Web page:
Advanced Course in Algebra (Google eBook)

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D.C. Heath & Company, 1904 - Algebra - 622 pages
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Page 56 - At what time between 3 and 4 o'clock are the hands of a watch opposite to each other ? Let x = the number of minute-spaces passed over by the minutehand from 3 o'clock to the required time.
Page 198 - Multiply the complete divisor by the term of the root last obtained, and subtract the product from the remainder. If...
Page 43 - Divide the first term of the dividend by the first term of the divisor, and write the result as the first term of the quotient. Multiply the whole divisor by the first term of the quotient, and subtract the product from the dividend.
Page 201 - Extract the cube root of the first term, write the result as the first term of the root, and subtract its cube from the given expression; arranging the remainder in the same order of powers as the given expression.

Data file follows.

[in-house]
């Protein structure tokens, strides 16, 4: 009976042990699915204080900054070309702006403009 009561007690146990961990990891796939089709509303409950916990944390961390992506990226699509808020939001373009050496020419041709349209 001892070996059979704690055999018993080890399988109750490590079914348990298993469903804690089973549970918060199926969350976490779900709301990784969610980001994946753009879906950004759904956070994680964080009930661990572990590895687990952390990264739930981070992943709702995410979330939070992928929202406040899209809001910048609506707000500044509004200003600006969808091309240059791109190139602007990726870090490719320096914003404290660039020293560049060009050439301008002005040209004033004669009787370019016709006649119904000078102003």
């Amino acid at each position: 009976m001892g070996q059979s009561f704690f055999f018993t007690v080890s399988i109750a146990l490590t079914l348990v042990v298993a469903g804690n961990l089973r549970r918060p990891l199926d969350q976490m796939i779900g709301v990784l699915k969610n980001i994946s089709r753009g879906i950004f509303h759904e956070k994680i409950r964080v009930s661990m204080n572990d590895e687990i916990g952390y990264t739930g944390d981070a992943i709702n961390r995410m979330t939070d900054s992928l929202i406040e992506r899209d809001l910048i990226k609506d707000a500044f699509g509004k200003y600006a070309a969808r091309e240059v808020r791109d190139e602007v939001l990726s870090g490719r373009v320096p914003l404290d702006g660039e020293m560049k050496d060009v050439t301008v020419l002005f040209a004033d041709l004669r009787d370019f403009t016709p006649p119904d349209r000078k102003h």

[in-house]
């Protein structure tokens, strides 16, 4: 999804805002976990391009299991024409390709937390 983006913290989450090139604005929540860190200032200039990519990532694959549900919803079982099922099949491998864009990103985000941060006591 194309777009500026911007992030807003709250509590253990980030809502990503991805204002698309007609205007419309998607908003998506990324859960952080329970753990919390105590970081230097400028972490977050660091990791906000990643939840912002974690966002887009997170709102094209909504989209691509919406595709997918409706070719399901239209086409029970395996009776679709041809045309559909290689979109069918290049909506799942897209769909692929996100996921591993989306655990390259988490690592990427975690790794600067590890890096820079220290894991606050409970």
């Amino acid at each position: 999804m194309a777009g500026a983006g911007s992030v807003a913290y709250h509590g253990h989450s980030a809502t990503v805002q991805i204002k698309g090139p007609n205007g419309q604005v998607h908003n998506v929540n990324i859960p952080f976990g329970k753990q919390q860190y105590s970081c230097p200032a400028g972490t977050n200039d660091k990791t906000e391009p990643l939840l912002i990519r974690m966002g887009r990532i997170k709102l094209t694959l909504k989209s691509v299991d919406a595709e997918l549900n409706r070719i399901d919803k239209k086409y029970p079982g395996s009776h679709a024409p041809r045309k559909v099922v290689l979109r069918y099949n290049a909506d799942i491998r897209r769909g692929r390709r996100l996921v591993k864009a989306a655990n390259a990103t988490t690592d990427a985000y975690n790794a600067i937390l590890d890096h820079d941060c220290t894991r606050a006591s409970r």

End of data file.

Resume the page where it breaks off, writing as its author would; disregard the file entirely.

Page 41 - ... with an exponent equal to its exponent in the dividend minus its exponent in the divisor, omitting those letters whose exponents become zero.
Page 339 - In a series of equal ratios, any antecedent is to its consequent, as the sum of all the antecedents is to the sum of all the consequents. Let a: 6 = c: d = e :/. Then, by Art.
Page 337 - In any proportion, the terms are in proportion by Division ; that is, the difference of the first two terms is to the first term as the difference of the last two terms is to the third term. Let .the proportion be a : b = с : d.
Page 193 - Divide the first term of the remainder by three times the square of the root already found, and write the quotient for the next term of the root.
Page 407 - The logarithm of a product is equal to the sum of the logarithms of its factors.
Page 174 - The number of terms is greater by 1 than the exponent of the binomial. 2. The exponent of a in the first term is the same as the exponent of the binomial, and decreases by 1 in each succeeding term.

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